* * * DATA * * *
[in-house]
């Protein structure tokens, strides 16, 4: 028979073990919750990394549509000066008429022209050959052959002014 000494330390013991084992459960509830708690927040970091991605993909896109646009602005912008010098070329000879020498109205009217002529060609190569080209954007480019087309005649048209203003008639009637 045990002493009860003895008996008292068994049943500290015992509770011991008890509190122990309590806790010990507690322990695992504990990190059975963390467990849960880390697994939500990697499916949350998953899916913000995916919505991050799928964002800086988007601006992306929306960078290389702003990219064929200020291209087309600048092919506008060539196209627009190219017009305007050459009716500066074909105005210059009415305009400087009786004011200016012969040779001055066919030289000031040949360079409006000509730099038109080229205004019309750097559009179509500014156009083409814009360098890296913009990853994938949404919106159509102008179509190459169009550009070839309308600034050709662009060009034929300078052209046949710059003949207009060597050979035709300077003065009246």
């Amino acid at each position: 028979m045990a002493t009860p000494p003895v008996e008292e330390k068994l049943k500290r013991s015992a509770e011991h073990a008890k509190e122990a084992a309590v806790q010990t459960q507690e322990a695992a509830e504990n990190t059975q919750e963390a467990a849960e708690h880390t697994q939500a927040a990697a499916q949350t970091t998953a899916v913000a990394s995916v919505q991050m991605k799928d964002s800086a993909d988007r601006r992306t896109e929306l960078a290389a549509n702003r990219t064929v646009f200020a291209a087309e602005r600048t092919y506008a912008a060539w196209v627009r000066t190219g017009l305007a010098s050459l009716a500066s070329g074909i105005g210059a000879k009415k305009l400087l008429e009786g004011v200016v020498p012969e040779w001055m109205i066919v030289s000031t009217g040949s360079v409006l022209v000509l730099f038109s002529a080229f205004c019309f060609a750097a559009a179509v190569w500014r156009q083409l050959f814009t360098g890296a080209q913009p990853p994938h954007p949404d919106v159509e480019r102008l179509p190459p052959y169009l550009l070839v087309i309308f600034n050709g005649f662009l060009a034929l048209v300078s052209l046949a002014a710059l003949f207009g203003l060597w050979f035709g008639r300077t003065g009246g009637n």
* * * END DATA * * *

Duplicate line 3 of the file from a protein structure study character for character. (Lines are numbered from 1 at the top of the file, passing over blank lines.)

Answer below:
């Amino acid at each position: 028979m045990a002493t009860p000494p003895v008996e008292e330390k068994l049943k500290r013991s015992a509770e011991h073990a008890k509190e122990a084992a309590v806790q010990t459960q507690e322990a695992a509830e504990n990190t059975q919750e963390a467990a849960e708690h880390t697994q939500a927040a990697a499916q949350t970091t998953a899916v913000a990394s995916v919505q991050m991605k799928d964002s800086a993909d988007r601006r992306t896109e929306l960078a290389a549509n702003r990219t064929v646009f200020a291209a087309e602005r600048t092919y506008a912008a060539w196209v627009r000066t190219g017009l305007a010098s050459l009716a500066s070329g074909i105005g210059a000879k009415k305009l400087l008429e009786g004011v200016v020498p012969e040779w001055m109205i066919v030289s000031t009217g040949s360079v409006l022209v000509l730099f038109s002529a080229f205004c019309f060609a750097a559009a179509v190569w500014r156009q083409l050959f814009t360098g890296a080209q913009p990853p994938h954007p949404d919106v159509e480019r102008l179509p190459p052959y169009l550009l070839v087309i309308f600034n050709g005649f662009l060009a034929l048209v300078s052209l046949a002014a710059l003949f207009g203003l060597w050979f035709g008639r300077t003065g009246g009637n």